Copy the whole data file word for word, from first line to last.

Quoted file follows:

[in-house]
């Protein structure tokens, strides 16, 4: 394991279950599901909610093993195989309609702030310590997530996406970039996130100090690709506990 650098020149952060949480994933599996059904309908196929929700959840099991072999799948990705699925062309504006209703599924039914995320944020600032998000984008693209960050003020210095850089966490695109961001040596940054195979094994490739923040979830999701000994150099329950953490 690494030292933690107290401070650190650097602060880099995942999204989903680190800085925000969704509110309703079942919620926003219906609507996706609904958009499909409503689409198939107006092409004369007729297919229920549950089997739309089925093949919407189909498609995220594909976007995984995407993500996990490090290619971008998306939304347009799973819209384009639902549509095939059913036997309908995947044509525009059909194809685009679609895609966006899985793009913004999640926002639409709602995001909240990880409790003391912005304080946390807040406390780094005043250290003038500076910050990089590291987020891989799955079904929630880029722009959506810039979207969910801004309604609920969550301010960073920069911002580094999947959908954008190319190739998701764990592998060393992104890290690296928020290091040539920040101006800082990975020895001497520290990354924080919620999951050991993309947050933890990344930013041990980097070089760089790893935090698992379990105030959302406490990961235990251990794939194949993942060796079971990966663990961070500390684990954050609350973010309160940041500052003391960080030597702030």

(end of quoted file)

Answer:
[in-house]
């Protein structure tokens, strides 16, 4: 394991279950599901909610093993195989309609702030310590997530996406970039996130100090690709506990 650098020149952060949480994933599996059904309908196929929700959840099991072999799948990705699925062309504006209703599924039914995320944020600032998000984008693209960050003020210095850089966490695109961001040596940054195979094994490739923040979830999701000994150099329950953490 690494030292933690107290401070650190650097602060880099995942999204989903680190800085925000969704509110309703079942919620926003219906609507996706609904958009499909409503689409198939107006092409004369007729297919229920549950089997739309089925093949919407189909498609995220594909976007995984995407993500996990490090290619971008998306939304347009799973819209384009639902549509095939059913036997309908995947044509525009059909194809685009679609895609966006899985793009913004999640926002639409709602995001909240990880409790003391912005304080946390807040406390780094005043250290003038500076910050990089590291987020891989799955079904929630880029722009959506810039979207969910801004309604609920969550301010960073920069911002580094999947959908954008190319190739998701764990592998060393992104890290690296928020290091040539920040101006800082990975020895001497520290990354924080919620999951050991993309947050933890990344930013041990980097070089760089790893935090698992379990105030959302406490990961235990251990794939194949993942060796079971990966663990961070500390684990954050609350973010309160940041500052003391960080030597702030």